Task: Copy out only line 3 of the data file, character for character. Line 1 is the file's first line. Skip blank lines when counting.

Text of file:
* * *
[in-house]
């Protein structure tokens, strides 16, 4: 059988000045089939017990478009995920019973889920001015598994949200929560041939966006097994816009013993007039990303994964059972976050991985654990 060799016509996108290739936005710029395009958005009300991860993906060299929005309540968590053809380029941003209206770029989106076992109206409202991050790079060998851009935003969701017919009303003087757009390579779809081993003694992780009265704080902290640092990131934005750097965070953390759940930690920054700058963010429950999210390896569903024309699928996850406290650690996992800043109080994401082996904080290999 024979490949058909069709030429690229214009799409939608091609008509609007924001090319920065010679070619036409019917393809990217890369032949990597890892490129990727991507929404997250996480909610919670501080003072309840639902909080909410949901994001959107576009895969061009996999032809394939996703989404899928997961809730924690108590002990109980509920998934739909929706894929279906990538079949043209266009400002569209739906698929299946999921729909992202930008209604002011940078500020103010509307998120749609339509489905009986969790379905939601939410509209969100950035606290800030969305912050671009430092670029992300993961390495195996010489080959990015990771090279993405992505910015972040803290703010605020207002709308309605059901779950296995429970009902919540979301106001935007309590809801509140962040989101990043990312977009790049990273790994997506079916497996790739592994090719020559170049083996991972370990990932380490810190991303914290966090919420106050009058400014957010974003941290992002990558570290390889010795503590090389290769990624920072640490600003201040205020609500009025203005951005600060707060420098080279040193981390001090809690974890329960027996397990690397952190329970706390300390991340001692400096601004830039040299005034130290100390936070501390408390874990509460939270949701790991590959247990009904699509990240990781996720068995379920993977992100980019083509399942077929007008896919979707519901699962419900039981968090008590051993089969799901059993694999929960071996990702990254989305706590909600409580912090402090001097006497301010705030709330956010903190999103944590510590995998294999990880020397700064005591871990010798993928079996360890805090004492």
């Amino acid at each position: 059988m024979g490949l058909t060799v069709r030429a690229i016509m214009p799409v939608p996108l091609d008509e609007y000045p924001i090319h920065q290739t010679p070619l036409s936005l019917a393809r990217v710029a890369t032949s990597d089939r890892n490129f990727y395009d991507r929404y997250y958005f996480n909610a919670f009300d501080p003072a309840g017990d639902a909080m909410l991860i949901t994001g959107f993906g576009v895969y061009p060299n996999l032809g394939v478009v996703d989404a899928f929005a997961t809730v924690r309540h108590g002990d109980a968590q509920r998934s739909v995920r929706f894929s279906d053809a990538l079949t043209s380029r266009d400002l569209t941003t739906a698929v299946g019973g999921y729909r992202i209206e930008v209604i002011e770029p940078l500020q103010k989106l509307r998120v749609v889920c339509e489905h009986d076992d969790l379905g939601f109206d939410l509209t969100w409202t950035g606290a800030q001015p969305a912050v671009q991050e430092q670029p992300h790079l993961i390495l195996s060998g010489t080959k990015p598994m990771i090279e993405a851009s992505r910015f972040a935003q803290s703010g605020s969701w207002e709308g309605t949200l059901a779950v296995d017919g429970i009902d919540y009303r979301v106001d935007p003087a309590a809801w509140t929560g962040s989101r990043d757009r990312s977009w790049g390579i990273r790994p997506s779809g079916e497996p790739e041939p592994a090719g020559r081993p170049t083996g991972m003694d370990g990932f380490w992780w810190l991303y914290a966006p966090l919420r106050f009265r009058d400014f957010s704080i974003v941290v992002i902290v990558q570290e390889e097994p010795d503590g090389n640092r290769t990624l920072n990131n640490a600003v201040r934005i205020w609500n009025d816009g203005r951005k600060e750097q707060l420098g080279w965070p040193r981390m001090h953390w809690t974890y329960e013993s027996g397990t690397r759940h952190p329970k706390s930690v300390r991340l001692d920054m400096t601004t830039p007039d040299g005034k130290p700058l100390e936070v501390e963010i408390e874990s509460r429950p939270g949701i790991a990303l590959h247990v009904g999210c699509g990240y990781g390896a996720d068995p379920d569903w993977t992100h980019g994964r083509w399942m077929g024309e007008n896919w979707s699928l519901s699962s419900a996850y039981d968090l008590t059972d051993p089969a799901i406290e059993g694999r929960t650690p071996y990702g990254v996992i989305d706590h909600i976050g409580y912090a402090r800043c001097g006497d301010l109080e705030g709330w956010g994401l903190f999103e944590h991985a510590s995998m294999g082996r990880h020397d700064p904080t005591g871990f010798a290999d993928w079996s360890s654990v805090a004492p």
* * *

């Amino acid at each position: 059988m024979g490949l058909t060799v069709r030429a690229i016509m214009p799409v939608p996108l091609d008509e609007y000045p924001i090319h920065q290739t010679p070619l036409s936005l019917a393809r990217v710029a890369t032949s990597d089939r890892n490129f990727y395009d991507r929404y997250y958005f996480n909610a919670f009300d501080p003072a309840g017990d639902a909080m909410l991860i949901t994001g959107f993906g576009v895969y061009p060299n996999l032809g394939v478009v996703d989404a899928f929005a997961t809730v924690r309540h108590g002990d109980a968590q509920r998934s739909v995920r929706f894929s279906d053809a990538l079949t043209s380029r266009d400002l569209t941003t739906a698929v299946g019973g999921y729909r992202i209206e930008v209604i002011e770029p940078l500020q103010k989106l509307r998120v749609v889920c339509e489905h009986d076992d969790l379905g939601f109206d939410l509209t969100w409202t950035g606290a800030q001015p969305a912050v671009q991050e430092q670029p992300h790079l993961i390495l195996s060998g010489t080959k990015p598994m990771i090279e993405a851009s992505r910015f972040a935003q803290s703010g605020s969701w207002e709308g309605t949200l059901a779950v296995d017919g429970i009902d919540y009303r979301v106001d935007p003087a309590a809801w509140t929560g962040s989101r990043d757009r990312s977009w790049g390579i990273r790994p997506s779809g079916e497996p790739e041939p592994a090719g020559r081993p170049t083996g991972m003694d370990g990932f380490w992780w810190l991303y914290a966006p966090l919420r106050f009265r009058d400014f957010s704080i974003v941290v992002i902290v990558q570290e390889e097994p010795d503590g090389n640092r290769t990624l920072n990131n640490a600003v201040r934005i205020w609500n009025d816009g203005r951005k600060e750097q707060l420098g080279w965070p040193r981390m001090h953390w809690t974890y329960e013993s027996g397990t690397r759940h952190p329970k706390s930690v300390r991340l001692d920054m400096t601004t830039p007039d040299g005034k130290p700058l100390e936070v501390e963010i408390e874990s509460r429950p939270g949701i790991a990303l590959h247990v009904g999210c699509g990240y990781g390896a996720d068995p379920d569903w993977t992100h980019g994964r083509w399942m077929g024309e007008n896919w979707s699928l519901s699962s419900a996850y039981d968090l008590t059972d051993p089969a799901i406290e059993g694999r929960t650690p071996y990702g990254v996992i989305d706590h909600i976050g409580y912090a402090r800043c001097g006497d301010l109080e705030g709330w956010g994401l903190f999103e944590h991985a510590s995998m294999g082996r990880h020397d700064p904080t005591g871990f010798a290999d993928w079996s360890s654990v805090a004492p």